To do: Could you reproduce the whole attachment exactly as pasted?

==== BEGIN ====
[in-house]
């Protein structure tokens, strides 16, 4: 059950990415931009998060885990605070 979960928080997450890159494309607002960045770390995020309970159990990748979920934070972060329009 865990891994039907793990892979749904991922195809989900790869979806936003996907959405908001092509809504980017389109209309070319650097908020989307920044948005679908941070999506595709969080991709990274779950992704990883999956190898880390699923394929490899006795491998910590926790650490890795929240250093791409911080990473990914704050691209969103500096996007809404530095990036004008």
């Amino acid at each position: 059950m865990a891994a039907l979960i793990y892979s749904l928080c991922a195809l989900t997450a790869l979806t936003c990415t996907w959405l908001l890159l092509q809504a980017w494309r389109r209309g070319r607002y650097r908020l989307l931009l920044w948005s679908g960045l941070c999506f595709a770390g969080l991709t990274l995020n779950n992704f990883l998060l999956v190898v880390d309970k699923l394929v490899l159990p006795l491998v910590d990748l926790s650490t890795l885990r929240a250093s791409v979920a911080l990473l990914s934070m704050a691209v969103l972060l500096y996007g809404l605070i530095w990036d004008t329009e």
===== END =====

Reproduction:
[in-house]
């Protein structure tokens, strides 16, 4: 059950990415931009998060885990605070 979960928080997450890159494309607002960045770390995020309970159990990748979920934070972060329009 865990891994039907793990892979749904991922195809989900790869979806936003996907959405908001092509809504980017389109209309070319650097908020989307920044948005679908941070999506595709969080991709990274779950992704990883999956190898880390699923394929490899006795491998910590926790650490890795929240250093791409911080990473990914704050691209969103500096996007809404530095990036004008």
């Amino acid at each position: 059950m865990a891994a039907l979960i793990y892979s749904l928080c991922a195809l989900t997450a790869l979806t936003c990415t996907w959405l908001l890159l092509q809504a980017w494309r389109r209309g070319r607002y650097r908020l989307l931009l920044w948005s679908g960045l941070c999506f595709a770390g969080l991709t990274l995020n779950n992704f990883l998060l999956v190898v880390d309970k699923l394929v490899l159990p006795l491998v910590d990748l926790s650490t890795l885990r929240a250093s791409v979920a911080l990473l990914s934070m704050a691209v969103l972060l500096y996007g809404l605070i530095w990036d004008t329009e």